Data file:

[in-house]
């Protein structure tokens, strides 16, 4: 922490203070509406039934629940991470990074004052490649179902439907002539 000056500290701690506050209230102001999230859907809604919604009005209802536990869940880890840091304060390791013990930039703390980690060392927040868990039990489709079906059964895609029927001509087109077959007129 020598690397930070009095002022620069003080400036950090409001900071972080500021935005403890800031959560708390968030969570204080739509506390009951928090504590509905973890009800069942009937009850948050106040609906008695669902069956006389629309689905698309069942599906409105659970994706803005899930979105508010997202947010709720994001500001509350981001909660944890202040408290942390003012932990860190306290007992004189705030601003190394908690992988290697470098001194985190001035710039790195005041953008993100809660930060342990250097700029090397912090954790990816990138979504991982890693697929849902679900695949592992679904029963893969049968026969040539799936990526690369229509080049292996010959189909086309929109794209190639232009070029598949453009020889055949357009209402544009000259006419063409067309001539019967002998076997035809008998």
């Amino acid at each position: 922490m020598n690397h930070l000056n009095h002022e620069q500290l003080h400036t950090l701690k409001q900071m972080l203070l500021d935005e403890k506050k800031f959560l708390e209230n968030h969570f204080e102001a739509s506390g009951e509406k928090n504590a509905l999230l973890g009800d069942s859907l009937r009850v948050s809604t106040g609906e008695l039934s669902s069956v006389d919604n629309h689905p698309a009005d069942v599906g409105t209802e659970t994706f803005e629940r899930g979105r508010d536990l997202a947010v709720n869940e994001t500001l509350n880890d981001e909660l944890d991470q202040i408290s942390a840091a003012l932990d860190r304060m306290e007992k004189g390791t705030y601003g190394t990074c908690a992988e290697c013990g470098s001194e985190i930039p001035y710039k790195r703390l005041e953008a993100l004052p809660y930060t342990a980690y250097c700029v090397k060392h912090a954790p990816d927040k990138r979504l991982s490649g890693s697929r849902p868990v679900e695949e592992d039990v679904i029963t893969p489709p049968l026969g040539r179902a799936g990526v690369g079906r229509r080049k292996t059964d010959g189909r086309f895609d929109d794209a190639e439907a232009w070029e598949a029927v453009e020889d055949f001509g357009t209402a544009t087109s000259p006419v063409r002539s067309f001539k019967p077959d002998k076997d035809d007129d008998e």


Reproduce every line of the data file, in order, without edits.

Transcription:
[in-house]
């Protein structure tokens, strides 16, 4: 922490203070509406039934629940991470990074004052490649179902439907002539 000056500290701690506050209230102001999230859907809604919604009005209802536990869940880890840091304060390791013990930039703390980690060392927040868990039990489709079906059964895609029927001509087109077959007129 020598690397930070009095002022620069003080400036950090409001900071972080500021935005403890800031959560708390968030969570204080739509506390009951928090504590509905973890009800069942009937009850948050106040609906008695669902069956006389629309689905698309069942599906409105659970994706803005899930979105508010997202947010709720994001500001509350981001909660944890202040408290942390003012932990860190306290007992004189705030601003190394908690992988290697470098001194985190001035710039790195005041953008993100809660930060342990250097700029090397912090954790990816990138979504991982890693697929849902679900695949592992679904029963893969049968026969040539799936990526690369229509080049292996010959189909086309929109794209190639232009070029598949453009020889055949357009209402544009000259006419063409067309001539019967002998076997035809008998």
């Amino acid at each position: 922490m020598n690397h930070l000056n009095h002022e620069q500290l003080h400036t950090l701690k409001q900071m972080l203070l500021d935005e403890k506050k800031f959560l708390e209230n968030h969570f204080e102001a739509s506390g009951e509406k928090n504590a509905l999230l973890g009800d069942s859907l009937r009850v948050s809604t106040g609906e008695l039934s669902s069956v006389d919604n629309h689905p698309a009005d069942v599906g409105t209802e659970t994706f803005e629940r899930g979105r508010d536990l997202a947010v709720n869940e994001t500001l509350n880890d981001e909660l944890d991470q202040i408290s942390a840091a003012l932990d860190r304060m306290e007992k004189g390791t705030y601003g190394t990074c908690a992988e290697c013990g470098s001194e985190i930039p001035y710039k790195r703390l005041e953008a993100l004052p809660y930060t342990a980690y250097c700029v090397k060392h912090a954790p990816d927040k990138r979504l991982s490649g890693s697929r849902p868990v679900e695949e592992d039990v679904i029963t893969p489709p049968l026969g040539r179902a799936g990526v690369g079906r229509r080049k292996t059964d010959g189909r086309f895609d929109d794209a190639e439907a232009w070029e598949a029927v453009e020889d055949f001509g357009t209402a544009t087109s000259p006419v063409r002539s067309f001539k019967p077959d002998k076997d035809d007129d008998e």